Would bad climate in rich countries change climate change back to normal?
Landing at Tokyo after a long journey from England, the airport was crying in the rain. Tokyo was completely slammed with a historic snowfall on February 8. Fortunately or unfortunately, we safely landed and saw no transport service to the city and no accommodation around the airport. No train and no bus were in service. After waiting for a taxi in the long queue for an hour outside below zero, we finally found a taxi to go home. On the way, we saw aside many car accidents. Taxi was stuck in snow and the driver asked me to push the car. Tokyo was experiencing unexpected climate.
Unlike the past few years, climate change hits rich countries this year. California suffers the most severe drought for a century and affects the food supply system to the people all over the country. Obama therefore committed one million dollar to help the state. After 250 years, the largest storm and flood stroke the southern England. Actually, I was there and saw a farm in the lake on the way down to Brighton. Again in USA, Washington D.C. closed several times due to snow.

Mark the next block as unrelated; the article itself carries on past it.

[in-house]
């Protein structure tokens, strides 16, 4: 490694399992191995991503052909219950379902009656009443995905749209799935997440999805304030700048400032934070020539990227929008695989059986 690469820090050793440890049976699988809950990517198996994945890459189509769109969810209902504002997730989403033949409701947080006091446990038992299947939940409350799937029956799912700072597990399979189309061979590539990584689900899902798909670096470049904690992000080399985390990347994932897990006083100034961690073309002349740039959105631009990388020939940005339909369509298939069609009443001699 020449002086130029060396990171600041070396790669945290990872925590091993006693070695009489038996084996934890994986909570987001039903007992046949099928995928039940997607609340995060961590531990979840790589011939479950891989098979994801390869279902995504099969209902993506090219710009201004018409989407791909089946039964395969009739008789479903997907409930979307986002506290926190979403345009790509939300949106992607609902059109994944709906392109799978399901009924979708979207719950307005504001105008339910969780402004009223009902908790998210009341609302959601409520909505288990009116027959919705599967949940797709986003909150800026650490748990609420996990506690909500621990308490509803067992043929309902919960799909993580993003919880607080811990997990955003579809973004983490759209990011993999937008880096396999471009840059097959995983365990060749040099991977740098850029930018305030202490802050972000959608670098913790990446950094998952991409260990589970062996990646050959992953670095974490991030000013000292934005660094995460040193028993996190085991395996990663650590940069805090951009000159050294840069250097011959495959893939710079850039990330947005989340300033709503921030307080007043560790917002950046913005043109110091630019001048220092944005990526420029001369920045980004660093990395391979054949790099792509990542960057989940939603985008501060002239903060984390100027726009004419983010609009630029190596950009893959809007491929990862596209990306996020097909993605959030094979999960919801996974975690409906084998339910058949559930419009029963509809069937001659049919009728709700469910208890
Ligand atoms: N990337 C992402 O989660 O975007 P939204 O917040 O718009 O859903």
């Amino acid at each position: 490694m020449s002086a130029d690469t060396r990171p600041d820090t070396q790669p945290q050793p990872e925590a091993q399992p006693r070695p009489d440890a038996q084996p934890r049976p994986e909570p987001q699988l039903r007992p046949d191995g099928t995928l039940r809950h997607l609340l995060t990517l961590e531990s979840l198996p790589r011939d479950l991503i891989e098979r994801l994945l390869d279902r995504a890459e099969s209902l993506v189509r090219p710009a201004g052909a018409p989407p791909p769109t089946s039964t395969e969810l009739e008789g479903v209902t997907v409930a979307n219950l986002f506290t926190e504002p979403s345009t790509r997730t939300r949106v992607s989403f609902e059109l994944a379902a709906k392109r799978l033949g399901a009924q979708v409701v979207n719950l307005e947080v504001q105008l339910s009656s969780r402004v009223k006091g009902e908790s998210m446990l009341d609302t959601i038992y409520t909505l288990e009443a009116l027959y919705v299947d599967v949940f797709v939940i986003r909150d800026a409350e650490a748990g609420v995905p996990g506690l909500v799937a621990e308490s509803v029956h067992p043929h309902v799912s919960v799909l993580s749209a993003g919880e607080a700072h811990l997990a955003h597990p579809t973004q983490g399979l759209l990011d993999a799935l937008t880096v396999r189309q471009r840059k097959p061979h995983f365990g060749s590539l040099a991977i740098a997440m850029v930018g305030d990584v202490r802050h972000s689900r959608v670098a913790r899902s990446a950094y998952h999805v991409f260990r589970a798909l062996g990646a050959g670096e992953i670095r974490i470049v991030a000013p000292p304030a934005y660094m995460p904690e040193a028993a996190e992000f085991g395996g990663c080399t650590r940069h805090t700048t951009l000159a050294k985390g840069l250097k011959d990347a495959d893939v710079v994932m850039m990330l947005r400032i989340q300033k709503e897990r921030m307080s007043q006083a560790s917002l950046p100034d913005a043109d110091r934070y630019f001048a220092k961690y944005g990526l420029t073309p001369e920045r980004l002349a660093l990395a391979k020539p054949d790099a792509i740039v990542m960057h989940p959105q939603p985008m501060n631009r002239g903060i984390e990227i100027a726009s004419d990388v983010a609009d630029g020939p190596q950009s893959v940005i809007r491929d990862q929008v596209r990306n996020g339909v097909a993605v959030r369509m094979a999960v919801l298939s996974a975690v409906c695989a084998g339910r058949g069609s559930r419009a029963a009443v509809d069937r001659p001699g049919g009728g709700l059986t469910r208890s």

Under these serious circumstances in their own countries, the leaders need to pay greater attention to implementing coping strategies and disaster risk managements. Climate change has been a ‘global’ issue for the rich. But now, climate change seems to become a ‘domestic’ issue for them too.
I am not a climatologist. But as a citizen of rich nation and a development practitioner, I feel like a political environment among climate change has been more and more important in the domestic context. If international development functions as technology transfers to the developing countries, those rich countries which experience disaster risk management might try to export technology, knowledge and human resources with fund to the developing countries afterwards.
Climate change in the rich nations potentially changes climate to the positive direction in the long run.